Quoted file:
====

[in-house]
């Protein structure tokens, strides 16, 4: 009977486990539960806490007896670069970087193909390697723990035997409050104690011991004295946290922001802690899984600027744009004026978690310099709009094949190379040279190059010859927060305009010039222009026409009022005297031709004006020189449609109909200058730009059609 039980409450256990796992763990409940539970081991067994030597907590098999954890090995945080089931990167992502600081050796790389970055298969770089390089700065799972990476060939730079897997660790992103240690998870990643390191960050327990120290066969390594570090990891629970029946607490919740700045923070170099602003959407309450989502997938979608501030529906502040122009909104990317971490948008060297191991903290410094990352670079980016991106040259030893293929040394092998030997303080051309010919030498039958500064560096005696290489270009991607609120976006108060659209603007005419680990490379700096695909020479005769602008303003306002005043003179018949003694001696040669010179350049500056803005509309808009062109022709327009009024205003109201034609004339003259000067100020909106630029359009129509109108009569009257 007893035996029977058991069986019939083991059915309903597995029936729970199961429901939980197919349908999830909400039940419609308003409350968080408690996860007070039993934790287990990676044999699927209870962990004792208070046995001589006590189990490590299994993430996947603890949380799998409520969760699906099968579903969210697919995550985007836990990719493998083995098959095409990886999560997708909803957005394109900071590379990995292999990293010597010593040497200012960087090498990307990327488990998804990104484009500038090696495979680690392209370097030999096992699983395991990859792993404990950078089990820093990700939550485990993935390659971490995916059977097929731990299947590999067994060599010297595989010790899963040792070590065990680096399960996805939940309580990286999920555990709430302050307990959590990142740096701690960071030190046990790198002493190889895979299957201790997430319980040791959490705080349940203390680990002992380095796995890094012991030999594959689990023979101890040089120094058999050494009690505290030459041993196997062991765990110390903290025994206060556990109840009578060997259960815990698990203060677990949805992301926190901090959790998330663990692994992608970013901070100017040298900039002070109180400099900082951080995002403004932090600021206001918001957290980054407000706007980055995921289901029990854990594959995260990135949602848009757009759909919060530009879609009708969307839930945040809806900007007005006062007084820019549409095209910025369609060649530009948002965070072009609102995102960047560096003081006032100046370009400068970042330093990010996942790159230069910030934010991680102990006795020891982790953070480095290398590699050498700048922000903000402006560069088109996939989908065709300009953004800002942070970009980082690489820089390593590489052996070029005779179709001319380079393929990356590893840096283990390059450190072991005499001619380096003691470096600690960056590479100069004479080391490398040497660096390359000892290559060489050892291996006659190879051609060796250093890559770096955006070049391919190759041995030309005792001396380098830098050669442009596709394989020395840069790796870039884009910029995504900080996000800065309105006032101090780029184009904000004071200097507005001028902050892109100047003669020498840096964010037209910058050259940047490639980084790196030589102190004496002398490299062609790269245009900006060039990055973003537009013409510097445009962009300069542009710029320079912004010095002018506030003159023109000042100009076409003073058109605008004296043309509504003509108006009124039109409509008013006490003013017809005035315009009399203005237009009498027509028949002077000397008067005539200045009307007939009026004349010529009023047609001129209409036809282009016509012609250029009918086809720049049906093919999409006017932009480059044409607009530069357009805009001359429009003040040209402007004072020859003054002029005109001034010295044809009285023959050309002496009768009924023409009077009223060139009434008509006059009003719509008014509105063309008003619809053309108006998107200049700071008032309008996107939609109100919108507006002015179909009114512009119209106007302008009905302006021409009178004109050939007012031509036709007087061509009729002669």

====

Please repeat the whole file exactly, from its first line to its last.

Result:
[in-house]
């Protein structure tokens, strides 16, 4: 009977486990539960806490007896670069970087193909390697723990035997409050104690011991004295946290922001802690899984600027744009004026978690310099709009094949190379040279190059010859927060305009010039222009026409009022005297031709004006020189449609109909200058730009059609 039980409450256990796992763990409940539970081991067994030597907590098999954890090995945080089931990167992502600081050796790389970055298969770089390089700065799972990476060939730079897997660790992103240690998870990643390191960050327990120290066969390594570090990891629970029946607490919740700045923070170099602003959407309450989502997938979608501030529906502040122009909104990317971490948008060297191991903290410094990352670079980016991106040259030893293929040394092998030997303080051309010919030498039958500064560096005696290489270009991607609120976006108060659209603007005419680990490379700096695909020479005769602008303003306002005043003179018949003694001696040669010179350049500056803005509309808009062109022709327009009024205003109201034609004339003259000067100020909106630029359009129509109108009569009257 007893035996029977058991069986019939083991059915309903597995029936729970199961429901939980197919349908999830909400039940419609308003409350968080408690996860007070039993934790287990990676044999699927209870962990004792208070046995001589006590189990490590299994993430996947603890949380799998409520969760699906099968579903969210697919995550985007836990990719493998083995098959095409990886999560997708909803957005394109900071590379990995292999990293010597010593040497200012960087090498990307990327488990998804990104484009500038090696495979680690392209370097030999096992699983395991990859792993404990950078089990820093990700939550485990993935390659971490995916059977097929731990299947590999067994060599010297595989010790899963040792070590065990680096399960996805939940309580990286999920555990709430302050307990959590990142740096701690960071030190046990790198002493190889895979299957201790997430319980040791959490705080349940203390680990002992380095796995890094012991030999594959689990023979101890040089120094058999050494009690505290030459041993196997062991765990110390903290025994206060556990109840009578060997259960815990698990203060677990949805992301926190901090959790998330663990692994992608970013901070100017040298900039002070109180400099900082951080995002403004932090600021206001918001957290980054407000706007980055995921289901029990854990594959995260990135949602848009757009759909919060530009879609009708969307839930945040809806900007007005006062007084820019549409095209910025369609060649530009948002965070072009609102995102960047560096003081006032100046370009400068970042330093990010996942790159230069910030934010991680102990006795020891982790953070480095290398590699050498700048922000903000402006560069088109996939989908065709300009953004800002942070970009980082690489820089390593590489052996070029005779179709001319380079393929990356590893840096283990390059450190072991005499001619380096003691470096600690960056590479100069004479080391490398040497660096390359000892290559060489050892291996006659190879051609060796250093890559770096955006070049391919190759041995030309005792001396380098830098050669442009596709394989020395840069790796870039884009910029995504900080996000800065309105006032101090780029184009904000004071200097507005001028902050892109100047003669020498840096964010037209910058050259940047490639980084790196030589102190004496002398490299062609790269245009900006060039990055973003537009013409510097445009962009300069542009710029320079912004010095002018506030003159023109000042100009076409003073058109605008004296043309509504003509108006009124039109409509008013006490003013017809005035315009009399203005237009009498027509028949002077000397008067005539200045009307007939009026004349010529009023047609001129209409036809282009016509012609250029009918086809720049049906093919999409006017932009480059044409607009530069357009805009001359429009003040040209402007004072020859003054002029005109001034010295044809009285023959050309002496009768009924023409009077009223060139009434008509006059009003719509008014509105063309008003619809053309108006998107200049700071008032309008996107939609109100919108507006002015179909009114512009119209106007302008009905302006021409009178004109050939007012031509036709007087061509009729002669």